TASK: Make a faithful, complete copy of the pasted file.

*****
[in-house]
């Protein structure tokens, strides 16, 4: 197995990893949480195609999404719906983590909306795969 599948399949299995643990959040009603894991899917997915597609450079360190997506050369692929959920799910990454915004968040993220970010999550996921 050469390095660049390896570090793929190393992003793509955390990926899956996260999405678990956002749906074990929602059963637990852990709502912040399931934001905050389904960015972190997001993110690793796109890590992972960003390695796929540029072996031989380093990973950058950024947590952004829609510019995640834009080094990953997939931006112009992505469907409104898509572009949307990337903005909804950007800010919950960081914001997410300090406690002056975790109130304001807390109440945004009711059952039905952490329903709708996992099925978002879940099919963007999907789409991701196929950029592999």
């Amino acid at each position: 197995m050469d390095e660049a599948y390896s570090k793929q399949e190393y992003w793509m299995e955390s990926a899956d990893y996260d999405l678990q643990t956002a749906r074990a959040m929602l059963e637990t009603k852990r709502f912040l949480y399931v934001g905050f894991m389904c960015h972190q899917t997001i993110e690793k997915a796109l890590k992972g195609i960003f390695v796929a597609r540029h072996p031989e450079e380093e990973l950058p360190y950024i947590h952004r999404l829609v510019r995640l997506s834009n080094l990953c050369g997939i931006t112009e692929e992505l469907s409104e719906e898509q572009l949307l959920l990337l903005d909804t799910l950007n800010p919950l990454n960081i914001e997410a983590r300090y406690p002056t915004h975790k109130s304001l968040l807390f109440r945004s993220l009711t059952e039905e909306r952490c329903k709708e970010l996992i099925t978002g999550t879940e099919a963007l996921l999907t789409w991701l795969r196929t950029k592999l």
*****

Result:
[in-house]
């Protein structure tokens, strides 16, 4: 197995990893949480195609999404719906983590909306795969 599948399949299995643990959040009603894991899917997915597609450079360190997506050369692929959920799910990454915004968040993220970010999550996921 050469390095660049390896570090793929190393992003793509955390990926899956996260999405678990956002749906074990929602059963637990852990709502912040399931934001905050389904960015972190997001993110690793796109890590992972960003390695796929540029072996031989380093990973950058950024947590952004829609510019995640834009080094990953997939931006112009992505469907409104898509572009949307990337903005909804950007800010919950960081914001997410300090406690002056975790109130304001807390109440945004009711059952039905952490329903709708996992099925978002879940099919963007999907789409991701196929950029592999």
């Amino acid at each position: 197995m050469d390095e660049a599948y390896s570090k793929q399949e190393y992003w793509m299995e955390s990926a899956d990893y996260d999405l678990q643990t956002a749906r074990a959040m929602l059963e637990t009603k852990r709502f912040l949480y399931v934001g905050f894991m389904c960015h972190q899917t997001i993110e690793k997915a796109l890590k992972g195609i960003f390695v796929a597609r540029h072996p031989e450079e380093e990973l950058p360190y950024i947590h952004r999404l829609v510019r995640l997506s834009n080094l990953c050369g997939i931006t112009e692929e992505l469907s409104e719906e898509q572009l949307l959920l990337l903005d909804t799910l950007n800010p919950l990454n960081i914001e997410a983590r300090y406690p002056t915004h975790k109130s304001l968040l807390f109440r945004s993220l009711t059952e039905e909306r952490c329903k709708e970010l996992i099925t978002g999550t879940e099919a963007l996921l999907t789409w991701l795969r196929t950029k592999l």